When out shopping for a vehicle, you may have learned about the cost-savings that can come with car leasing. Entering into a lease can be a rewarding experience, as you still get to drive the new car of your dreams, only you don’t have to worry about all the hassle that comes with vehicle ownership.
When leasing a car, you can experience all the latest car features and technology for a low monthly price. However, somewhere down the line your lease terms may have become a little too much to handle. If you are in a car lease and you can no longer afford the payments, there is help. First, you should know that terminating a vehicle lease too early could cost you.
A car lease is a long-term contract and those low monthly payments are calculated based on the assumption that you will fulfill all of your monthly payment obligations. If you fail to pay as required, your lease agreement likely lists the penalties and legal ways the leasing company can get the money they expect.
Here are a few things you should know before breaking your car lease before completing the terms in your agreement.
Don’t Default On Your Car Lease
The worst way to get out of a car lease is to stop making your payments by the required due date. Paying late or not paying at all could cause the leasing company to jump into action, and you won’t like the results.
First, the leasing company will ruin your credit by reporting to the credit bureaus that your leasing account is in default.
You also face repossession of the car, as the leasing agency reserves the right to come pick the car up at any time. The cost of repossession will then be added onto the total amount you owe, costing you even more money in the long run.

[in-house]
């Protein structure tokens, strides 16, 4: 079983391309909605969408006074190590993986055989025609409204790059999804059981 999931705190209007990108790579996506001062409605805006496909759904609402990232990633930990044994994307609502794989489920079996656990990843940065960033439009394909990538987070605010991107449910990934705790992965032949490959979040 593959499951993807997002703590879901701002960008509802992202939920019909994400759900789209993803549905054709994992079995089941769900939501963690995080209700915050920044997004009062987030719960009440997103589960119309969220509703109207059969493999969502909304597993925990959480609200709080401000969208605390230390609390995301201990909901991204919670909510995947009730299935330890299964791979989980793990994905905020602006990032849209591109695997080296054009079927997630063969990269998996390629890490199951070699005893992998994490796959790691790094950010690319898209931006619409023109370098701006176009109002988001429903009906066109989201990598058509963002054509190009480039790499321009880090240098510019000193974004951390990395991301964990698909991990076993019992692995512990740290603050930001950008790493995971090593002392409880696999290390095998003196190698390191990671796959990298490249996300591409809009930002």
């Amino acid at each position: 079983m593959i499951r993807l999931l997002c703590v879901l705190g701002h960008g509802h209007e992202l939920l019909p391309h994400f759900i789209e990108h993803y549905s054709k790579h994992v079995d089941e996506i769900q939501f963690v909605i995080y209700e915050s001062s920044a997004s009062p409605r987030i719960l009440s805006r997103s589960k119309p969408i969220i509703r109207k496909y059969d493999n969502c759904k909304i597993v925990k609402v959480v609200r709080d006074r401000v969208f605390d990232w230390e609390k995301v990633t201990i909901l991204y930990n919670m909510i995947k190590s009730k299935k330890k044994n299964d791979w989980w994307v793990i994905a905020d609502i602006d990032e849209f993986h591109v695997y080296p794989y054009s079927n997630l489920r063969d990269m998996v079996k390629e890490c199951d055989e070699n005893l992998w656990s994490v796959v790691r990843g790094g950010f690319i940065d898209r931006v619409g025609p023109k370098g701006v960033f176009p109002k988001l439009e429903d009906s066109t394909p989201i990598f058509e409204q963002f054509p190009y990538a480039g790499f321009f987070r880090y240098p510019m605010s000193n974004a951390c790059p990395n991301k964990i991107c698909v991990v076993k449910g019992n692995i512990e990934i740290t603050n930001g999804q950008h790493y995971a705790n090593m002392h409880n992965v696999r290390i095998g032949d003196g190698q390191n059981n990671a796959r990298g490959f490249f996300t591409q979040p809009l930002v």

The costs will then continue to ramp up, with early termination fees adding to the already expensive bulk sum of all your remaining monthly payments added together.
If you fail to pay once all the payments and fees are calculated into a final bill, the leasing company can sue you for the balance, ensuring they collect, and putting your credit and financial history into further jeopardy.
Instead of taking that route, here are some legitimate and more affordable ways to get out of a car leasing agreement.
Ending your lease before the terms are up may still damage your credit, but not nearly like you would if you managed to go into default. It is important to read the termination clause in your lease agreement so that you can identify the best way to return the car and stop the payments with as little cost and inconvenience to you.
In most cases, you will be required to pay hundreds of dollars in early termination fees on top of the thousands of dollars you might still owe on the car lease.
Keep in mind that there are some cases were early termination becomes impossible, such as when you put too many miles on the car or when there is damage to the vehicle or excess wear and tear. For those issues, you may end up owing even more in repair costs.
If, upon the signing of your lease, you paid a security deposit, that money will be absorbed by the leasing company to cover at least part of your early termination costs.